The Eyes of Tony Longo
By Genevieve Yue
On the existence of a secret cinema found on the fringes of Thom Andersen’s Los Angeles.
Thom Andersen’s Los Angeles Plays Itself made little sense to me when I first saw it, in 2003. I was in Rotterdam, jet-lagged and still on L.A. time, which may have had something to do with it. I thought the narrator was unusually crabby, and I remember leaving the theater hours later and walking along a cold, wet street that bordered an empty playground. A hippo stuck in the ground with a rusted spring was looking at me. At that time, I didn’t have any ideas about Los Angeles other than the stupid ones that sometimes crop up on lists comparing it to New York or, intraregionally, to San Francisco. I’d only recently moved there. I stepped into another theater and forgot about the film.
Some years later I saw it again. By then I’d been fired from a thankless job at a visual-effects studio, started grad school, and moved to an apartment off MacArthur Park, a former jewel of a once-luxurious downtown that had eroded after decades of crime and neglect. Within my first few weeks of living there, the LAPD shot a Guatemalan immigrant dead in the street, and there were nightly standoffs illuminated by helicopter searchlights. I came to understand that this kind of violence with impunity was a regular occurrence. The neighborhood is intersected by Wilshire Boulevard, which links the local street vendors and phone-card shops to the manicured enclaves of Beverly Hills, Brentwood, and Santa Monica, but those places couldn’t seem more remote. Andersen’s film resides in these kinds of gaps in urban space. He insists that if you pay attention to what normally goes unnoticed in films made in Hollywood, you’ll catch a glimpse of the actual city of Los Angeles. Here, as elsewhere, “different social orders coexist in the same space without touching each other,” though they are not equally ignored. Only the rich, and the movies that glamorize them, can afford to overlook the working poor that invisibly sustain them.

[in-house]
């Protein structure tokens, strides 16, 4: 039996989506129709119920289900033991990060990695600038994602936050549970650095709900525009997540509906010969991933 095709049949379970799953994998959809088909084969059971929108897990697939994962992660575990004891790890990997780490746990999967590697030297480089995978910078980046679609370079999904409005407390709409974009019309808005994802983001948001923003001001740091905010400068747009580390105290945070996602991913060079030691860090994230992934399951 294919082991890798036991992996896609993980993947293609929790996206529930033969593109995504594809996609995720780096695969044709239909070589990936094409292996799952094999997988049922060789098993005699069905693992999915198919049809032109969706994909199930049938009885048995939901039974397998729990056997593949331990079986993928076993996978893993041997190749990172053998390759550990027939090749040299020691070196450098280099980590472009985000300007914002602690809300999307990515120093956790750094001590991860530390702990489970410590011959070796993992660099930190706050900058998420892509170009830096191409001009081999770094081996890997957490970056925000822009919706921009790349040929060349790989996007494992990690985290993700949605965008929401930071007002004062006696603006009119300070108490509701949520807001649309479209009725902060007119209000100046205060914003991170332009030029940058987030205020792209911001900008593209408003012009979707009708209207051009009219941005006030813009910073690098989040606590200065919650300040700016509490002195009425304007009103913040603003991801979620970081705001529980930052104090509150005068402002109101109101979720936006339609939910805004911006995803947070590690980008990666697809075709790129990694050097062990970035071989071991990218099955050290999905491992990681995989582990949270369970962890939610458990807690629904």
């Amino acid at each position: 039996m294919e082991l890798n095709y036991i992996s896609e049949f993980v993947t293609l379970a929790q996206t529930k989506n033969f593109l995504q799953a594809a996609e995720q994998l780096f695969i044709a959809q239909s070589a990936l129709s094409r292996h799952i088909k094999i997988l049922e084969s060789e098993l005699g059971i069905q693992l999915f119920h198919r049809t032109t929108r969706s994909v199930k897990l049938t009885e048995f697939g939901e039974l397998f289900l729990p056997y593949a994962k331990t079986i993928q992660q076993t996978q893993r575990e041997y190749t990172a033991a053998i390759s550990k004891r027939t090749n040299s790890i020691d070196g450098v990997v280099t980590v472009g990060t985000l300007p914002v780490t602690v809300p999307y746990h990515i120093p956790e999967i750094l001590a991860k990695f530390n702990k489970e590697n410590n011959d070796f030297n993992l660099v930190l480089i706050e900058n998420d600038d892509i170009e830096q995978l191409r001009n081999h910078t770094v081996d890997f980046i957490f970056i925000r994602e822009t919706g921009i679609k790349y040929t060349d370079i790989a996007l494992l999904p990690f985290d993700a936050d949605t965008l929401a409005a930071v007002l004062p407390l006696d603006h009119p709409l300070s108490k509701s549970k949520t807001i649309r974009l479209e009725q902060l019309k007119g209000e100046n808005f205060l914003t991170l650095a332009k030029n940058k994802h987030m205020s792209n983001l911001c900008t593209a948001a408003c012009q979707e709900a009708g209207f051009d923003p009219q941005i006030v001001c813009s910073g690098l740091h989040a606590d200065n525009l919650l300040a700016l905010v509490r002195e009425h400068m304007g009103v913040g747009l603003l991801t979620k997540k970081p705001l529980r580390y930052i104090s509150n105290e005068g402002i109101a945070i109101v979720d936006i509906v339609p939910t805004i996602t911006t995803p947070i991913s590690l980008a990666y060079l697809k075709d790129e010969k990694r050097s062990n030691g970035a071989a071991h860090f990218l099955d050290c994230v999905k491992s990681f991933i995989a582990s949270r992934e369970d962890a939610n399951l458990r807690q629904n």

“Movies bury their traces, choosing for us what to watch, then moving on to something else,” gravely intones narrator Encke King. Andersen, a former cab driver, compels us to do the opposite, as he does. He stops and peers beneath the surfaces of sun-faded signs and ersatz housing complexes. He is a kind of cinematic archaeologist, recovering the fragments of a city hidden within its image. Watching The Atomic City, a Truman era thriller about the abduction of a nuclear physicist’s son, Andersen marvels at the sight of an integrated audience at a minor-league baseball game. The footage was taken from a real game. Such a detail may seem incidental, but it points to a historical reality that contradicted what was then possible in film—had the filmmakers wanted to orchestrate the scene themselves, they would have had to segregate the audience according to the racist prohibitions of the Production Code. Viewing the film in this sidelong way, Andersen sees the possibility of another city, one that “may have been more comfortably integrated in 1952 than it is today.” Such a possibility is revealed in the movies themselves, in the “documentary revelations” that emerge from the fictive lies otherwise presented.